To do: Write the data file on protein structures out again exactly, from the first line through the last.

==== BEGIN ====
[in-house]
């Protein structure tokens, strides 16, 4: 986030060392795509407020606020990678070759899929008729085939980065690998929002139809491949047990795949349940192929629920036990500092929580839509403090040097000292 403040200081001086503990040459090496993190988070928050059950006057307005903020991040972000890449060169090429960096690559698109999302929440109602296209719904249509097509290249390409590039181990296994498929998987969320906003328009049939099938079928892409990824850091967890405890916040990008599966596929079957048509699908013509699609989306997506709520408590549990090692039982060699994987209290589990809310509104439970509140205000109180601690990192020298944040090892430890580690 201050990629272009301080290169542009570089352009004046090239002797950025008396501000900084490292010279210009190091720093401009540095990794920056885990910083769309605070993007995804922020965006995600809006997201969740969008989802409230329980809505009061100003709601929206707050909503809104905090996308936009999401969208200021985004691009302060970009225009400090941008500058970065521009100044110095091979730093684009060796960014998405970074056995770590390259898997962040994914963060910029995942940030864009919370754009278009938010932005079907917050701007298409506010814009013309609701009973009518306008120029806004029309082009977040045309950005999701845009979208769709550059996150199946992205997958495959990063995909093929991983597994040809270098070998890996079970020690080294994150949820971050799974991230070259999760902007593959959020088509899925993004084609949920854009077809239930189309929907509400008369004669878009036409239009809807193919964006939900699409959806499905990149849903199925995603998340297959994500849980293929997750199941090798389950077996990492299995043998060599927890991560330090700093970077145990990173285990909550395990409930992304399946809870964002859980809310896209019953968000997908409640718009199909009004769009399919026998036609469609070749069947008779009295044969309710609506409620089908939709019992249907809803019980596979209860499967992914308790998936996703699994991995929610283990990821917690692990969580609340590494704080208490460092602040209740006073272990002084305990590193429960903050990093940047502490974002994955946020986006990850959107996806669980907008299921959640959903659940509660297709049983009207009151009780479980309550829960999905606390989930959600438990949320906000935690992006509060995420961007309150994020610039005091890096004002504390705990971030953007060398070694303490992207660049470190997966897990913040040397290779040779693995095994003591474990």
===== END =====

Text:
[in-house]
């Protein structure tokens, strides 16, 4: 986030060392795509407020606020990678070759899929008729085939980065690998929002139809491949047990795949349940192929629920036990500092929580839509403090040097000292 403040200081001086503990040459090496993190988070928050059950006057307005903020991040972000890449060169090429960096690559698109999302929440109602296209719904249509097509290249390409590039181990296994498929998987969320906003328009049939099938079928892409990824850091967890405890916040990008599966596929079957048509699908013509699609989306997506709520408590549990090692039982060699994987209290589990809310509104439970509140205000109180601690990192020298944040090892430890580690 201050990629272009301080290169542009570089352009004046090239002797950025008396501000900084490292010279210009190091720093401009540095990794920056885990910083769309605070993007995804922020965006995600809006997201969740969008989802409230329980809505009061100003709601929206707050909503809104905090996308936009999401969208200021985004691009302060970009225009400090941008500058970065521009100044110095091979730093684009060796960014998405970074056995770590390259898997962040994914963060910029995942940030864009919370754009278009938010932005079907917050701007298409506010814009013309609701009973009518306008120029806004029309082009977040045309950005999701845009979208769709550059996150199946992205997958495959990063995909093929991983597994040809270098070998890996079970020690080294994150949820971050799974991230070259999760902007593959959020088509899925993004084609949920854009077809239930189309929907509400008369004669878009036409239009809807193919964006939900699409959806499905990149849903199925995603998340297959994500849980293929997750199941090798389950077996990492299995043998060599927890991560330090700093970077145990990173285990909550395990409930992304399946809870964002859980809310896209019953968000997908409640718009199909009004769009399919026998036609469609070749069947008779009295044969309710609506409620089908939709019992249907809803019980596979209860499967992914308790998936996703699994991995929610283990990821917690692990969580609340590494704080208490460092602040209740006073272990002084305990590193429960903050990093940047502490974002994955946020986006990850959107996806669980907008299921959640959903659940509660297709049983009207009151009780479980309550829960999905606390989930959600438990949320906000935690992006509060995420961007309150994020610039005091890096004002504390705990971030953007060398070694303490992207660049470190997966897990913040040397290779040779693995095994003591474990």